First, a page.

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How secure is your network?

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It's not enough to ask about network security; organisations need to know how to proactively detect intrusions and stop them.

So said Steve Armstrong, SANS certified instructor, at ITWeb's Security Summit yesterday. Many organisations simply don't ask how secure their networks are, and if the organisation doesn't, he continued, why should a provider?

It's not that organisations have poor technology; the problem is that technology is poorly configured, Armstrong said.

He added that organisations must simplify security measures, noting that having a single firewall that can identify all security risks was a potential solution.

Organisations must also have a designated security person or security department, he noted. This will help alleviate some of the confusion associated with the responsibility of security, he added.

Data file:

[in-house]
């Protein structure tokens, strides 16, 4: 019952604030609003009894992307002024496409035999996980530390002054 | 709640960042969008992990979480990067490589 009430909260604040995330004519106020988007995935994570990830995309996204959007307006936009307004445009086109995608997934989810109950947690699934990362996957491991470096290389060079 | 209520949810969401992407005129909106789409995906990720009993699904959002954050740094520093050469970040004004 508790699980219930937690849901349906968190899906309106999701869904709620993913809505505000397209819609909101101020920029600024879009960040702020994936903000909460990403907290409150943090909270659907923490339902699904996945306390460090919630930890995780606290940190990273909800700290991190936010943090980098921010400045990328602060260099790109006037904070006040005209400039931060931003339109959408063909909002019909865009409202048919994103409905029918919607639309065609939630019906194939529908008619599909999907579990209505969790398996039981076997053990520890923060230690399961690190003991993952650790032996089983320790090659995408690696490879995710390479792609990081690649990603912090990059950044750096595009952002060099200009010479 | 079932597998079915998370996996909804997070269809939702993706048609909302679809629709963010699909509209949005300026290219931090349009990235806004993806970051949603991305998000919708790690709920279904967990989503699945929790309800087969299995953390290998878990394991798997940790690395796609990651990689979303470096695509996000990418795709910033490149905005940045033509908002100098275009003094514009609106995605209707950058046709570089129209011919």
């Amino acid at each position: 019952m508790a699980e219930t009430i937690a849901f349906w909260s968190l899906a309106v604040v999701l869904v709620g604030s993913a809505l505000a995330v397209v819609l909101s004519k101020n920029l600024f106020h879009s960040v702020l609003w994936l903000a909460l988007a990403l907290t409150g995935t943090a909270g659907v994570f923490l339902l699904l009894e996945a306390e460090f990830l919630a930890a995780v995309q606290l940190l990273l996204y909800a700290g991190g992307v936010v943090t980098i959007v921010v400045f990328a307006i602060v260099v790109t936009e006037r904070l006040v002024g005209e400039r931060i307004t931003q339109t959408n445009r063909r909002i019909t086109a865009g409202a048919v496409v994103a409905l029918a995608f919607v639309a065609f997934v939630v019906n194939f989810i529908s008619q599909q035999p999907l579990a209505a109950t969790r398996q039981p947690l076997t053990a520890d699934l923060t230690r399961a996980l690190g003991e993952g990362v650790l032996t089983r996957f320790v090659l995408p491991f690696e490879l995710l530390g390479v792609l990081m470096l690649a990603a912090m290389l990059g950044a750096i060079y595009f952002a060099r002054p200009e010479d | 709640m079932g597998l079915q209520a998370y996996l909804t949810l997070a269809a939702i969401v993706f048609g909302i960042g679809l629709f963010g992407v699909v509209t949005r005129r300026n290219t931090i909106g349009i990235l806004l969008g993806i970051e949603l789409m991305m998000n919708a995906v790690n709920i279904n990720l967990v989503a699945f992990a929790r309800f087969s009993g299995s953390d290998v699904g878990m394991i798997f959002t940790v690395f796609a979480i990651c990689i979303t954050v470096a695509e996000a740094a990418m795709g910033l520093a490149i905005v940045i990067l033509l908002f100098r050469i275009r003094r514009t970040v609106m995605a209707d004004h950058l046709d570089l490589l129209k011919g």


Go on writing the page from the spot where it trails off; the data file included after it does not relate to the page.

Another problem that organisations face is a lack of employee education regarding security risks when using the Internet, Armstrong noted that very few staff had attended formal training about security - and this included administrators.

To address network security effectively, Armstrong recommended that organisations use the 20 consensus audit guidelines (CAG), which help provide a holistic network security model.

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